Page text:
WOODSTOCK – Lawyers outlined their arguments and questioned witnesses Tuesday in the case of a man charged with torching the wrong house after a drug deal went bad.
Prosecutors argued that on Aug. 9, 2012, Joseph O. Ziegler, 24, set fire to a GMC Envoy in the driveway of a home in Pistakee Highlands. The fire extended to another vehicle and eventually engulfed a home at 5113 Westwood Drive.
Ziegler set the fire to get revenge on Nick Pennington, who Ziegler believed stole drugs from him the previous night, Assistant State’s Attorney David Johnston said.
But Ziegler missed his target, Johnston said, and instead burned the home of Roseanne Aitken, who lived two doors down from Pennington and was asleep in the residence. She escaped without injury.
Defense attorney Edward Edens conceded there was an argument between Ziegler and Pennington, but said his client was not involved in the fire that left Aitken’s home uninhabitable. Edens told the jury that Ziegler’s fingerprints were not found at the scene, and no accelerants were found on his clothes.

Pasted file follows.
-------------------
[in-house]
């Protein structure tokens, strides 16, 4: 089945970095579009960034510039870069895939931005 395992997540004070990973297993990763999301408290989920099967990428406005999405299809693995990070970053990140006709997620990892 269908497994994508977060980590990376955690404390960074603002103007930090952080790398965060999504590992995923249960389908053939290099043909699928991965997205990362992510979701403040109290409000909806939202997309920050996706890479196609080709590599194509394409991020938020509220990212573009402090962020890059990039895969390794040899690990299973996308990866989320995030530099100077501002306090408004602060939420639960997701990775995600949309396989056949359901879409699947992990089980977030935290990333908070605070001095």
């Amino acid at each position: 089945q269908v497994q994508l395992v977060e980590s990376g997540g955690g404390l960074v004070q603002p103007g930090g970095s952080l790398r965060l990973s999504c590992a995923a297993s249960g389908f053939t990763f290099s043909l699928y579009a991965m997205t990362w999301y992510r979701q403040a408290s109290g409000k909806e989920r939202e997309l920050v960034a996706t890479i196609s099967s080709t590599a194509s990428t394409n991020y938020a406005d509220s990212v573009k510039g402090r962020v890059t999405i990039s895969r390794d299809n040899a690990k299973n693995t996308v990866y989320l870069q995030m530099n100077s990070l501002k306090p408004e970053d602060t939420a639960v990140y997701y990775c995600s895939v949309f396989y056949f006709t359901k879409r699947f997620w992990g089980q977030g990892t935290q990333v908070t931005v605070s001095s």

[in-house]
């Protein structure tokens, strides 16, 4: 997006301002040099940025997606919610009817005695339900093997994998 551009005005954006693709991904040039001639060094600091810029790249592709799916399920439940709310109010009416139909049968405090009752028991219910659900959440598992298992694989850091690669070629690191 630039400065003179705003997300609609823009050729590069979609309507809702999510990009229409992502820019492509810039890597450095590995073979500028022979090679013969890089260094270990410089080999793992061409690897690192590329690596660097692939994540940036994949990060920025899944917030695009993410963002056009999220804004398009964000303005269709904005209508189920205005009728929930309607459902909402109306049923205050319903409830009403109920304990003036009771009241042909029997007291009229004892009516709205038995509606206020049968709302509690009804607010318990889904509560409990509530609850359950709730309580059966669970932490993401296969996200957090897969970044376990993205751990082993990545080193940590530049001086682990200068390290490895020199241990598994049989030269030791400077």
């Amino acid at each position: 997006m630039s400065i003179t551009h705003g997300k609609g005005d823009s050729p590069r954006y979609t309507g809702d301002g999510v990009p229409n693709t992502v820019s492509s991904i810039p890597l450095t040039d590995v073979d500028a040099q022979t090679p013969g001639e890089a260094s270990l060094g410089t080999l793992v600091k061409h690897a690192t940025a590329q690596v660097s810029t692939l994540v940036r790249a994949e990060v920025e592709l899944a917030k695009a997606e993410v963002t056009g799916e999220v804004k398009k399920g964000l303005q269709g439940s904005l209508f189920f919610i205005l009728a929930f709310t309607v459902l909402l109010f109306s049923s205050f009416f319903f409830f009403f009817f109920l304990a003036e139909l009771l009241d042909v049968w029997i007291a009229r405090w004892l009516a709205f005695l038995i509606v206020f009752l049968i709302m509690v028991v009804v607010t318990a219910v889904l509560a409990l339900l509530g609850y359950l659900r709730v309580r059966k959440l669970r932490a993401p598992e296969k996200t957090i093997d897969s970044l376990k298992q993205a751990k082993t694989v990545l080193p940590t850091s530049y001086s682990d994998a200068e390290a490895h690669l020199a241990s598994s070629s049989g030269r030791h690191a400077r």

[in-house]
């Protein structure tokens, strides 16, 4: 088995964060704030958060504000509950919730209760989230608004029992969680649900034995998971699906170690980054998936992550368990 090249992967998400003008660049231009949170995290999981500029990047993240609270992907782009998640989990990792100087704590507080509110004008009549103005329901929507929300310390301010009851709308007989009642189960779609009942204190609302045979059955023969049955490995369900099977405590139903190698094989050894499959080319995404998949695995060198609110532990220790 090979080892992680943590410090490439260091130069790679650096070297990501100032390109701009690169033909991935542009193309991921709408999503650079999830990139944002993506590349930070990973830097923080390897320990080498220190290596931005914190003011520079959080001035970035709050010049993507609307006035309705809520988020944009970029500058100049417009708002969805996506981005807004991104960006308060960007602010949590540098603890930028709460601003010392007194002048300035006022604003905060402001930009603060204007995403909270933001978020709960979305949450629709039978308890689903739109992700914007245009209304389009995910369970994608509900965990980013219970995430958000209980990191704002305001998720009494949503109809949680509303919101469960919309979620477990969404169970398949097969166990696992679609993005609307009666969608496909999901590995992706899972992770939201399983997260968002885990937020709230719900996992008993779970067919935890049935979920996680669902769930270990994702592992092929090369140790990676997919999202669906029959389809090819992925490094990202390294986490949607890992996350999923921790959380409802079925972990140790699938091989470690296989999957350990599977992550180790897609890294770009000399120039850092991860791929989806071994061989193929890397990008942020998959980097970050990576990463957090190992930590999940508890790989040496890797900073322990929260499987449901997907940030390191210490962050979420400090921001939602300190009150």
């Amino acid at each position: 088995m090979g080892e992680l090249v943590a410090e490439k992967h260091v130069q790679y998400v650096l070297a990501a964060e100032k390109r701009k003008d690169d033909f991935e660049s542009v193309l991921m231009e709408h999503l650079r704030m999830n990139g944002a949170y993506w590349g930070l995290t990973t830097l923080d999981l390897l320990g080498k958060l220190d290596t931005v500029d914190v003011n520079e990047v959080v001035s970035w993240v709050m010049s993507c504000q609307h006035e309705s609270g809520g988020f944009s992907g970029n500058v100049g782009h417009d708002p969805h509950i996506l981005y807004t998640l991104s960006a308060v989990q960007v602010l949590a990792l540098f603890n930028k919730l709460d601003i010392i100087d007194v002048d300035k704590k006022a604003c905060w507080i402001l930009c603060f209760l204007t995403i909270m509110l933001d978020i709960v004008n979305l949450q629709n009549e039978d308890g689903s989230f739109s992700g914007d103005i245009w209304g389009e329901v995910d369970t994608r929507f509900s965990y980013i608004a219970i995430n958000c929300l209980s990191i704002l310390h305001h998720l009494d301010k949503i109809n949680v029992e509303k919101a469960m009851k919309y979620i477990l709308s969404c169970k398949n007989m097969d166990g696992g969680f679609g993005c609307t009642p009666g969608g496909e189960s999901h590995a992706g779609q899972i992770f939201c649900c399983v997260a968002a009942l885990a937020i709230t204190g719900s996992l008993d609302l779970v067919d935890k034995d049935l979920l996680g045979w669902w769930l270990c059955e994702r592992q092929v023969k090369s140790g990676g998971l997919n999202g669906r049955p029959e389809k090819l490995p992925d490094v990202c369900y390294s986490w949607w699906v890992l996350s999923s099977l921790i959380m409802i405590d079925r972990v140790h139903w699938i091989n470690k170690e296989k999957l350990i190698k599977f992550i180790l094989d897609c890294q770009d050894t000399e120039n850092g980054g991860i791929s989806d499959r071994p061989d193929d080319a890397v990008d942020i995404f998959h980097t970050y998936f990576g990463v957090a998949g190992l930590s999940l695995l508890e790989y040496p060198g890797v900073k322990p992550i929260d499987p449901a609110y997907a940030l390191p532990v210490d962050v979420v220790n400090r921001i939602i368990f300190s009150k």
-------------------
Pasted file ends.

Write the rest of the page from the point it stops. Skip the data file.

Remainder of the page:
A fire expert testified Tuesday that accelerants likely were used to start the fire. A ruptured and burned propane tank was found roughly 125 feet from the fire.
The expert, Deputy Dan Danczyk of the McHenry County Sheriff’s Office, conducted the initial fire investigation and told the court that the fire did not start accidentally. Danczyk, who arrested Ziegler at the scene, also found a GPS navigation device in Ziegler’s pocket that was from Aitken’s GMC Envoy. Aitken testified Tuesday that it was her GPS.
Danczyk also testified that when Ziegler was arrested, he was “dripping wet” as if he had “jumped in a pool.”
Among those who also testified Tuesday were Devon Weber and Dakota Wilkinson, who were both with Ziegler on the night of the fire. Both testified that Ziegler got angry when he suspected Pennington of stealing his drugs, which witnesses described as ecstasy.
After a verbal altercation between Ziegler and Pennington, Ziegler, Weber and Wilkinson went to Wilkinson’s house, where Ziegler “looked for a beer bottle to make a bomb,” Weber said, but he was not successful.
Later in the night, Ziegler left the house and the other two went searching for him. Wilkinson said he saw Ziegler walking on Pistakee Drive with a propane tank in his hand. Wilkinson told Ziegler to wait while he went to get Weber, but when they returned, Ziegler was gone.
None of the witnesses who testified Tuesday saw Ziegler commit a crime.
Court went to recess for the day before Edens was able to cross-examine Wilkinson. The trial will resume Wednesday morning.